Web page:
A recent Globe and Mail article touched on this report, stating that “As Canada’s economy begins to slow, the country’s growing household debt burden is raising new concerns as it outpaces that of most developed countries. In fact, Canada had the second-biggest jump in household debt-to-income ratios of any country other than Greece between 2007 and the second quarter of 2014.”

You can view the entire report here.

For many Canadians, this report likely does not come as a shock - a vast majority carry consumer debt loads that are significant. Canadian household debt has become a major source of stress for many individuals and families alike, leading either to a cut in consumer spending (which the report suggested as a potential outcome), placing some financial responsibilities before others, or both.

If you find yourself in the Canadian household debt camp that is not so much swimming as treading water, it might be time to consider some alternatives. A debt consolidation, consumer proposal or bankruptcy can be a lifesaver when it comes to getting your finances back on track and eliminating financial stress from your life.

Tired of being part of these startling statistics? DebtCare can help. Call us today to find out about the options available to help lower your consumer and household debt: 1-888-890-0888.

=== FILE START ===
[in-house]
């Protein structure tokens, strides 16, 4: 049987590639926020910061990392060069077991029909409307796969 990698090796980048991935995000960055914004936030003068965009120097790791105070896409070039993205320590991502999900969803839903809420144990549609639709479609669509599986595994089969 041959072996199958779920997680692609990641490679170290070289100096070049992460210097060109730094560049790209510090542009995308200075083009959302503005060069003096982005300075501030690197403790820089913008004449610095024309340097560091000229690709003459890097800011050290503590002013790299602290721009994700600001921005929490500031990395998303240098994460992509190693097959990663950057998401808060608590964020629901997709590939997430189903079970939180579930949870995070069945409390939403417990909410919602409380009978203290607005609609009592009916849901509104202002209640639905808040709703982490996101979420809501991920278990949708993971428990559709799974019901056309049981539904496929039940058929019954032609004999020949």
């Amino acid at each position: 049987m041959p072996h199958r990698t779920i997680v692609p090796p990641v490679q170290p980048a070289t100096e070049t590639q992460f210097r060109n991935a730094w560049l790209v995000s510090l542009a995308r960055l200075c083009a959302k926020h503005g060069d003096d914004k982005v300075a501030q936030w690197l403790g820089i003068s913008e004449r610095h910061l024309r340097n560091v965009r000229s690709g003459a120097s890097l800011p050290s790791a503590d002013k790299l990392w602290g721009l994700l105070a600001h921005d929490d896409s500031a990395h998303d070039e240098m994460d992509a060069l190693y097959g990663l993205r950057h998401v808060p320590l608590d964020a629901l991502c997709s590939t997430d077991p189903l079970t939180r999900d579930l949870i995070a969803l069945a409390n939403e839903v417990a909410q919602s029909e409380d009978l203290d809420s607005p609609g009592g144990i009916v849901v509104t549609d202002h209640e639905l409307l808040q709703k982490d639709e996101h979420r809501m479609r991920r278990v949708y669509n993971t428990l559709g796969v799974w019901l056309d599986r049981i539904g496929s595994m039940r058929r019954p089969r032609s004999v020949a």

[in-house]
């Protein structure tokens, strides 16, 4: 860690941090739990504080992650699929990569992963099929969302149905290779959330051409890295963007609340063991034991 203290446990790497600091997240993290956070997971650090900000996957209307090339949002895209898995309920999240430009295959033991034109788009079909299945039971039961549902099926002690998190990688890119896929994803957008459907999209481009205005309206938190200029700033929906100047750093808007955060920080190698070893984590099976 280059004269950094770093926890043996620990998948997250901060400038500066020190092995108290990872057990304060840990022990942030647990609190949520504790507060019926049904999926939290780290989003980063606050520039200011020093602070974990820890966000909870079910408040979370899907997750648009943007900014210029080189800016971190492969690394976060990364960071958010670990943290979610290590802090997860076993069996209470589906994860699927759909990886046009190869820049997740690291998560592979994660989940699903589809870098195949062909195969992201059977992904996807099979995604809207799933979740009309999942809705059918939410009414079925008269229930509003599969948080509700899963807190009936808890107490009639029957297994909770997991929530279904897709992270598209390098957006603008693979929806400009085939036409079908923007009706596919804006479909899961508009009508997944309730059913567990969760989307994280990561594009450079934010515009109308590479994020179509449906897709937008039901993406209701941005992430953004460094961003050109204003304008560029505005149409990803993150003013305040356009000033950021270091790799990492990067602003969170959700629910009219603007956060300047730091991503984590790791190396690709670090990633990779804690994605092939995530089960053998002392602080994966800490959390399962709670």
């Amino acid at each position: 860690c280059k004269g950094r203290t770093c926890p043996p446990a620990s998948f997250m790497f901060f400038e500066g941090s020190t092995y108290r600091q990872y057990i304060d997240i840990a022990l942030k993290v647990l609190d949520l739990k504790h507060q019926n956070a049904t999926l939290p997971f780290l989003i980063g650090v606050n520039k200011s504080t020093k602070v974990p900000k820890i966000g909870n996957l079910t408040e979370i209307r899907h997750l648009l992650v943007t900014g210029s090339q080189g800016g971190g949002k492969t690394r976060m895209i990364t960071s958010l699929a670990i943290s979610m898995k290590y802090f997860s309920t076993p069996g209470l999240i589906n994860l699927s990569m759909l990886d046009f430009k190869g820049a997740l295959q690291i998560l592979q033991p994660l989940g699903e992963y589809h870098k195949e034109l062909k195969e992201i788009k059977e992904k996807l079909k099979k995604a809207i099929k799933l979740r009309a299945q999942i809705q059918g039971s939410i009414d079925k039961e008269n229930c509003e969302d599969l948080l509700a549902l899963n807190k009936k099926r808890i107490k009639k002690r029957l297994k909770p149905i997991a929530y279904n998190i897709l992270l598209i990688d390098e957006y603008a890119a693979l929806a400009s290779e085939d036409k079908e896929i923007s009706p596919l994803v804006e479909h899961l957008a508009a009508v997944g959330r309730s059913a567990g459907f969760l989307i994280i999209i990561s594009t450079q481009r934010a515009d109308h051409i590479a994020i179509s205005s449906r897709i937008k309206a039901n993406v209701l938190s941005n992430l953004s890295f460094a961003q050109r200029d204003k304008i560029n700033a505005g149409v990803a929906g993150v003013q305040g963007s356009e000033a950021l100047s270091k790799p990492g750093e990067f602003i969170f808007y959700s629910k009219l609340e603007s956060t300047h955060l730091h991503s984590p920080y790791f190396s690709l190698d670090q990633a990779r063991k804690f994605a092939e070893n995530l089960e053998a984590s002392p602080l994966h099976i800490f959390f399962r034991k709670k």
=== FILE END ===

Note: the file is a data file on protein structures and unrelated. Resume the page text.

Monday, 9 March 2015

Tax Time is Upon Us: Are You Afraid You’ll End Up Owing Money to CRA?

It is that time of year again; soon the tax man will be knocking at the door asking for your 2014 assessment. If you know that your taxes are all in order and are expecting a refund, that is great! However, if you are in the opposite camp, and are afraid that once those taxes are filed you are going to end up owing money to CRA, you might be a bit worried.

Tax debt is really scary, and for good reason. Unlike other creditors, CRA does not need a court order to freeze your bank account or send a wage garnishment letter to your employer. Not only do these things impact your personal life, they can also begin to impact your professional life. This is not a good situation to be in!

So, what can you do when you know that, upon receiving your assessment, there will be a balance owing at the bottom of the document?

  1. Think filing late in order to give yourself time to get your finances in order will do the trick? Think again. CRA applies a late filing penalty to every month you miss (5% of your 2014 balance owing, plus 1% of your balance owing for each full month your return is late, to a maximum of 12 months). This doubles if you also filed late last year or in one of the preceding years.
  2. If you have the means to pay off the debt in its entirety, do so as soon as possible. This might mean using some available credit or dipping into your savings, but since the debt is not interest free and CRA is unforgiving when payments are missed, this is by far your best option.
  3. If you don’t have the ability to pay off the debt, consider a consumer proposal. Filed by a registered trustee in bankruptcy, a consumer proposal, once accepted, can stop interest, consolidate all debts (not just the tax debt) into one monthly payment, and in some cases can even bring your total debt down. But there are pitfalls, and to avoid them this should not be entered into without meeting with a debt consultant to give you independent advice prior to filing your proposal.